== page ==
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Call to build bridges, not walls, in the Holy Land


Dialog reporter


Palestinian pastor Rev. Dr. Raheb Mitri visits Delaware to talk about oppression in his homeland


NEWARK – Since the time of Jesus, there have been Christians in the Holy Land, but for much of that time, they have lived under the occupation of others, a Palestinian Lutheran pastor told an audience in Newark on May 18.

“Unfortunately, not too many people are aware of what is going on in Palestine and the little town of Bethlehem,” said Rev. Dr. Mitri Raheb, pastor of Christmas Lutheran Church in Bethlehem and president of Bright Stars of Bethlehem, an advocacy organization for the people of Palestine. Raheb spoke at multiple events in Delaware, including this one at First Presbyterian Church-Newark.

Raheb, 52, grew up in Bethlehem. The city, he said, is four square miles and is surrounded on three sides by the West Bank barrier. Israel said the wall was designed to improve safety for Jewish residents, while Raheb said it has been routed to take more land for their settlements.

Rev. Dr. Mitri Raheb is pastor of Christmas Lutheran Church in Bethlehem. (The Dialog/Mike Lang)
Rev. Dr. Mitri Raheb is pastor of Christmas Lutheran Church in Bethlehem. (The Dialog/Mike Lang)

“Security is the pretext,” he said.

He said the Palestinian people need someone like former United States President Ronald Reagan, who famously told Soviet premier Mikhail Gorbachev in 1989 to “tear down that wall” in reference to the Berlin Wall, which then separated that German city. Instead of building walls, he said, it would be better to build bridges.

Raheb said his family has been in Bethlehem as long as they can remember, but his daughters are not free to move around the city.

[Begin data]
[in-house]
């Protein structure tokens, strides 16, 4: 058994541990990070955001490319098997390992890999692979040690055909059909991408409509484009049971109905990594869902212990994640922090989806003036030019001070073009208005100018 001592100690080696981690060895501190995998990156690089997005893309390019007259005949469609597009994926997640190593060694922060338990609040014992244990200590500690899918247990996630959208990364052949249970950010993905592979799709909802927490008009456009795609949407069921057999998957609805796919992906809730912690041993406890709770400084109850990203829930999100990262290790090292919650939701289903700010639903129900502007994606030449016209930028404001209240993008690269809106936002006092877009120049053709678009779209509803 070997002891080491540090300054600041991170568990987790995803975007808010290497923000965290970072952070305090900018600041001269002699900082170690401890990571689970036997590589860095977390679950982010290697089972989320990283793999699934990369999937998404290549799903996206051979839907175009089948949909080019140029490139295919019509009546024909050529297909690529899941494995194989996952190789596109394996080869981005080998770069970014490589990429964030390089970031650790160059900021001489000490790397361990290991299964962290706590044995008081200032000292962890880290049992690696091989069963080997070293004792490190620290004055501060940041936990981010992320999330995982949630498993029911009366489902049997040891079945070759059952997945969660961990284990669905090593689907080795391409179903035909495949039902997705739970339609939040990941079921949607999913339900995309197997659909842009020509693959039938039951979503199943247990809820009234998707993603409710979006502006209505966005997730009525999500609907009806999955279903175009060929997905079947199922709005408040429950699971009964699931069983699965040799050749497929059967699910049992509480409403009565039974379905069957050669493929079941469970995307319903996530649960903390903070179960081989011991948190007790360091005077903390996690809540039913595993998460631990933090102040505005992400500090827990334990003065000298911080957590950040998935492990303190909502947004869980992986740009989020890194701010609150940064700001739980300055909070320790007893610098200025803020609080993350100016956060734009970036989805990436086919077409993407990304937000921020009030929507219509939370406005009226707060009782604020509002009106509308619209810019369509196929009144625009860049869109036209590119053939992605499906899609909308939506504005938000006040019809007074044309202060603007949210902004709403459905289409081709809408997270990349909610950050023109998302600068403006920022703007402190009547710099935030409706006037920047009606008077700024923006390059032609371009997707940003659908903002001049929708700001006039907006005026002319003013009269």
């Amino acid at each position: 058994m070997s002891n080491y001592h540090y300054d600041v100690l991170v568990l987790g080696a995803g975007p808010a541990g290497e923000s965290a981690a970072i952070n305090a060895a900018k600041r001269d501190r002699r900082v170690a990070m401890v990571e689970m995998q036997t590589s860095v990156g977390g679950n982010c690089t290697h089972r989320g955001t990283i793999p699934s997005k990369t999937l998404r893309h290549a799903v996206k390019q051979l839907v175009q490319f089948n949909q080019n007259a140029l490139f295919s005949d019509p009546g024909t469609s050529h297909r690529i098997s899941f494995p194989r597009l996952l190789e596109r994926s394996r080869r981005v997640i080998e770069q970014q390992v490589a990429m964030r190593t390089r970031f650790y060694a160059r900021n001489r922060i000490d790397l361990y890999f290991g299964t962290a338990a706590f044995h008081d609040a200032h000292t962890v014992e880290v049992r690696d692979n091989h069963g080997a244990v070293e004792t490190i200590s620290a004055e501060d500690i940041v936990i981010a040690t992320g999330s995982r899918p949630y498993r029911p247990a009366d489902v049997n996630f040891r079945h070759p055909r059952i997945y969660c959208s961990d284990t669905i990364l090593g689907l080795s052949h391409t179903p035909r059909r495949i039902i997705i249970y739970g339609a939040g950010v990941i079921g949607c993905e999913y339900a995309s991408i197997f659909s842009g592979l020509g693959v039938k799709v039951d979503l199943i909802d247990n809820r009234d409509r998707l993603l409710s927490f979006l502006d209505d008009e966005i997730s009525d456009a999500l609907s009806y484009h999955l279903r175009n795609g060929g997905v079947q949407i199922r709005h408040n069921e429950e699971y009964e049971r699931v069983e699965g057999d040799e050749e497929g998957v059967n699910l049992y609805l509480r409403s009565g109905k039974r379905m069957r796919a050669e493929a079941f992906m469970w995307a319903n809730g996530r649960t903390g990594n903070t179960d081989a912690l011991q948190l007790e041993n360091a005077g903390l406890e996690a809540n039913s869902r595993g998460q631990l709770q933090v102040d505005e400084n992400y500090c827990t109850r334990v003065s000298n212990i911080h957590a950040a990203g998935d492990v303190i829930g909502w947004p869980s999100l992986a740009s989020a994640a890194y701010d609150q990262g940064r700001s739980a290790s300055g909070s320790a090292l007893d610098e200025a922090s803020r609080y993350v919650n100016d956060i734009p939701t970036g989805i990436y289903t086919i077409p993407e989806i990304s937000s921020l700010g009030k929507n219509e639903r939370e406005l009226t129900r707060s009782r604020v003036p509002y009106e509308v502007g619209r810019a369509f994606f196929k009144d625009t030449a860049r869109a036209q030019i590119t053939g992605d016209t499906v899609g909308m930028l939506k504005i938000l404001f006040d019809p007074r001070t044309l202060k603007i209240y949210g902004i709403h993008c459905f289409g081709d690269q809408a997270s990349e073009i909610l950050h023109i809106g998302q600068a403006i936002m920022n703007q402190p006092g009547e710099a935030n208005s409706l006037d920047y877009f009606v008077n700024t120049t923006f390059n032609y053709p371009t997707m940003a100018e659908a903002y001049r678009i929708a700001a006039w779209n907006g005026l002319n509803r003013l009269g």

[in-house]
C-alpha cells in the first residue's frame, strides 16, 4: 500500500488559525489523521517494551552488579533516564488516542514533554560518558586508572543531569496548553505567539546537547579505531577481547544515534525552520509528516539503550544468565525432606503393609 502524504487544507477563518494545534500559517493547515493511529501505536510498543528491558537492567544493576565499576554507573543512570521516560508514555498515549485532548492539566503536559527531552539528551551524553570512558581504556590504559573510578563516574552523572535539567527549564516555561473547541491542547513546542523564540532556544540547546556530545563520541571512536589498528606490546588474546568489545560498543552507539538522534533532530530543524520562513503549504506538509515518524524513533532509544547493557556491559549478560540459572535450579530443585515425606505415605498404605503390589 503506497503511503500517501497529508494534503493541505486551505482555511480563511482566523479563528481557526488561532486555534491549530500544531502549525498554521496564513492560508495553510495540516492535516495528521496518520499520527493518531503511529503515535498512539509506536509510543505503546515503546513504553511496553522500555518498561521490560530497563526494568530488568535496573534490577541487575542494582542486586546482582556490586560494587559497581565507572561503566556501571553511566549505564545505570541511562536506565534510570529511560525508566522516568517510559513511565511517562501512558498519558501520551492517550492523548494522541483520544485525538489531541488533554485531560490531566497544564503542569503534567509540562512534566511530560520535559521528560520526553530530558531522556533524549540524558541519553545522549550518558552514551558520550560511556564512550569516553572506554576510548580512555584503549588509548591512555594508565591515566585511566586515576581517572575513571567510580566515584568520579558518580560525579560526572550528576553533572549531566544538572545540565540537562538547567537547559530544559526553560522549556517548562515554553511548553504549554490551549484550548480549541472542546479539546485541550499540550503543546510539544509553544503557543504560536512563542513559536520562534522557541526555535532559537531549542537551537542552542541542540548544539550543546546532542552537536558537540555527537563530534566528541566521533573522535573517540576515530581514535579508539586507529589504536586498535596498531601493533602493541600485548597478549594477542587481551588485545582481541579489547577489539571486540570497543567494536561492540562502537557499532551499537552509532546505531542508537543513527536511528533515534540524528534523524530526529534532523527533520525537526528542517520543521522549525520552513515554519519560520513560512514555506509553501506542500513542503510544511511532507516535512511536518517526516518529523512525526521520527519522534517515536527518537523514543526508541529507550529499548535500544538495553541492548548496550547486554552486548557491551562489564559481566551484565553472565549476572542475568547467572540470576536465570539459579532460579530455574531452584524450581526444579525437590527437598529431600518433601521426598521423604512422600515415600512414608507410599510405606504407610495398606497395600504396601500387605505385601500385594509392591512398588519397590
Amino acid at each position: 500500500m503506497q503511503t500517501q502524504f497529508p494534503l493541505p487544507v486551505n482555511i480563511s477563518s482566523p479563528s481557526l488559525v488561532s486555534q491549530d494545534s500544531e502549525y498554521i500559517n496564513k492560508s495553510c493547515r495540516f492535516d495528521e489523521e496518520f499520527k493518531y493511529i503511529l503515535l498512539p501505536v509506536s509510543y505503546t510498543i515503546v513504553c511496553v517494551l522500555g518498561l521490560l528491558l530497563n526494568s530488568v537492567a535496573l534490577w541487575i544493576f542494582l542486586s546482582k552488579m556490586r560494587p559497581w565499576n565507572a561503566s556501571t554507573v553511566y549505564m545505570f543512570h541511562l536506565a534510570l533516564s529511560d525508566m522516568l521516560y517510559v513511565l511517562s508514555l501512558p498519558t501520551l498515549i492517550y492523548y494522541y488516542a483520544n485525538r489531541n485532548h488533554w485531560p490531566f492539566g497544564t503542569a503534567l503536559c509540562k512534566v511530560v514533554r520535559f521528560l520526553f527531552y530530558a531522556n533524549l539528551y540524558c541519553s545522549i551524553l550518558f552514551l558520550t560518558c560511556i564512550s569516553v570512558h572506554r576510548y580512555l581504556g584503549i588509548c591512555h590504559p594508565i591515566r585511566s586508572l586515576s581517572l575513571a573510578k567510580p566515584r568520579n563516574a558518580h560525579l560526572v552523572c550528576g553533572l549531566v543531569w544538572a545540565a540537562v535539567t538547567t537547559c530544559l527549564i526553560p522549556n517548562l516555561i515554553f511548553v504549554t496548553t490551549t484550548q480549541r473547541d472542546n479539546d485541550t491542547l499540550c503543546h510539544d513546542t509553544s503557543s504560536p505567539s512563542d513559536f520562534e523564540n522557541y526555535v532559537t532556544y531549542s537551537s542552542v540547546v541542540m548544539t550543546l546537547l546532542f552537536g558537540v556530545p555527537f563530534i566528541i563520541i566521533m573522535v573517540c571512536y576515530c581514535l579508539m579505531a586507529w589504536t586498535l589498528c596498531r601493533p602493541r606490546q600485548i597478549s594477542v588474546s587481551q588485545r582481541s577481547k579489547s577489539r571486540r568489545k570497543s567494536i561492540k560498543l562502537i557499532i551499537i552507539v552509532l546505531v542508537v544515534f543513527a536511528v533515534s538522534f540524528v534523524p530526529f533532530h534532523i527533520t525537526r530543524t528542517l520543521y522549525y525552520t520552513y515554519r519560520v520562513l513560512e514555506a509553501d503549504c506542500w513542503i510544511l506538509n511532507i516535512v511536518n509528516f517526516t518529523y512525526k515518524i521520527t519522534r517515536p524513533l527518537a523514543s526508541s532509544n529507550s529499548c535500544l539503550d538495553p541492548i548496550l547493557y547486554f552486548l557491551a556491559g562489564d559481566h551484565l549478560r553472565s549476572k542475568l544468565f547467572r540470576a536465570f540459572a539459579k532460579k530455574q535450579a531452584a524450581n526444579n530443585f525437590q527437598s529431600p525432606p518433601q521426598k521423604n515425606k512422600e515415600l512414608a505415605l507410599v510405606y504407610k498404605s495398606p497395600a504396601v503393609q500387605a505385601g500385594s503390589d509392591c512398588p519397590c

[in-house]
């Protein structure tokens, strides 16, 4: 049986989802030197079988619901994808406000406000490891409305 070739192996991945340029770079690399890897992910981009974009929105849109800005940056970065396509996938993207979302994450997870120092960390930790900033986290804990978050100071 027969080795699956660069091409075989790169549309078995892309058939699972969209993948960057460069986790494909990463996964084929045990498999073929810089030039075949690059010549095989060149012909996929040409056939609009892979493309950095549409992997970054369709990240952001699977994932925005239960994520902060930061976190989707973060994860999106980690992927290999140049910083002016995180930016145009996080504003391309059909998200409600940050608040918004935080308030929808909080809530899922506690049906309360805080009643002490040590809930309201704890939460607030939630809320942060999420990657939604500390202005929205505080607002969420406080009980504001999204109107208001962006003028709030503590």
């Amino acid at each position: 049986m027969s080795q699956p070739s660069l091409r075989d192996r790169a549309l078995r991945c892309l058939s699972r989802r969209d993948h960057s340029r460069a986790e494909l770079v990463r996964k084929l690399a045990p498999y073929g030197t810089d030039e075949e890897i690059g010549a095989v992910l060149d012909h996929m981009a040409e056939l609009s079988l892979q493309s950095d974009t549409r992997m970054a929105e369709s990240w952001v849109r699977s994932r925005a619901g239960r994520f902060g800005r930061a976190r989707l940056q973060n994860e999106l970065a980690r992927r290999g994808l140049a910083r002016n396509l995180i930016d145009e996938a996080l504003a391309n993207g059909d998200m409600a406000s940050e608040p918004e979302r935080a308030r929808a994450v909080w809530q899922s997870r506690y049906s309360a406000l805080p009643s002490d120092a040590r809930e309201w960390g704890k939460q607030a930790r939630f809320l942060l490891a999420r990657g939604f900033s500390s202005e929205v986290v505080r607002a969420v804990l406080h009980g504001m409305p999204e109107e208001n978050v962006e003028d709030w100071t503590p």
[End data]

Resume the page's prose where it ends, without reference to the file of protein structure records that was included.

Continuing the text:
He told a story of how one of his daughters, who is in college in the United States, traveled with friends to the Holy Land. Her friends were able to tour freely, but she, the only native of the area among them, could not.

“That’s part of the reality in the Holy Land,” he said.

Pointing to a cross hanging above the altar behind him, Raheb said it signifies life after death, but “our young people have problems believing there is life before death.”

Raheb briefly addressed the news out of Vatican City in mid-May that representatives of the Holy See and Palestine have finalized the text of a formal agreement that would recognize freedom of religion in the “State of Palestine” and outline the rights and responsibilities of the Catholic Church, its agencies and personnel in the territory.

“The Vatican is a state, and states recognize each other,” he said, acknowledging that the agreement would upset some people who believed Pope Francis was playing politics.

He was pleased to see two Palestinian nuns, Marie Alphonsine Ghattas and Mariam Bawardy, canonized on May 17 but noted that saints had been coming out of the region since the first century.